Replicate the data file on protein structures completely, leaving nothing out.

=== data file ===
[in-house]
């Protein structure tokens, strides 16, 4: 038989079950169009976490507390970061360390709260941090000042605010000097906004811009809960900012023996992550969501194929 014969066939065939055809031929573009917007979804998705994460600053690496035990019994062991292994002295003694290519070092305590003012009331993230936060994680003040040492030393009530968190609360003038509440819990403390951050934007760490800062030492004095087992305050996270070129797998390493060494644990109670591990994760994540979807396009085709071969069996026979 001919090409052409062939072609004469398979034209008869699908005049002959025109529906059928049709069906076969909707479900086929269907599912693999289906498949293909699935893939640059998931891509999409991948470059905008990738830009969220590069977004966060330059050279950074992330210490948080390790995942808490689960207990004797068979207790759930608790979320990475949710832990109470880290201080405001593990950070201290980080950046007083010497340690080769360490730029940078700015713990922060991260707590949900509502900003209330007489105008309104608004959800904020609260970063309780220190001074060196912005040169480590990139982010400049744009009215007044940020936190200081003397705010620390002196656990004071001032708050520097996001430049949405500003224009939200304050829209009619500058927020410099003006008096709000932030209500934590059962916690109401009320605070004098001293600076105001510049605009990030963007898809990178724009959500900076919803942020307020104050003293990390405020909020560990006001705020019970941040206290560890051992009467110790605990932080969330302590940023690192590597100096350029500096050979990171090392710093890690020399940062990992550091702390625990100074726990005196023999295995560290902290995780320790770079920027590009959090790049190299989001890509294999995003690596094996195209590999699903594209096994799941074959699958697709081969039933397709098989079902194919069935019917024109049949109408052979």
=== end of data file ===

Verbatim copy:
[in-house]
């Protein structure tokens, strides 16, 4: 038989079950169009976490507390970061360390709260941090000042605010000097906004811009809960900012023996992550969501194929 014969066939065939055809031929573009917007979804998705994460600053690496035990019994062991292994002295003694290519070092305590003012009331993230936060994680003040040492030393009530968190609360003038509440819990403390951050934007760490800062030492004095087992305050996270070129797998390493060494644990109670591990994760994540979807396009085709071969069996026979 001919090409052409062939072609004469398979034209008869699908005049002959025109529906059928049709069906076969909707479900086929269907599912693999289906498949293909699935893939640059998931891509999409991948470059905008990738830009969220590069977004966060330059050279950074992330210490948080390790995942808490689960207990004797068979207790759930608790979320990475949710832990109470880290201080405001593990950070201290980080950046007083010497340690080769360490730029940078700015713990922060991260707590949900509502900003209330007489105008309104608004959800904020609260970063309780220190001074060196912005040169480590990139982010400049744009009215007044940020936190200081003397705010620390002196656990004071001032708050520097996001430049949405500003224009939200304050829209009619500058927020410099003006008096709000932030209500934590059962916690109401009320605070004098001293600076105001510049605009990030963007898809990178724009959500900076919803942020307020104050003293990390405020909020560990006001705020019970941040206290560890051992009467110790605990932080969330302590940023690192590597100096350029500096050979990171090392710093890690020399940062990992550091702390625990100074726990005196023999295995560290902290995780320790770079920027590009959090790049190299989001890509294999995003690596094996195209590999699903594209096994799941074959699958697709081969039933397709098989079902194919069935019917024109049949109408052979």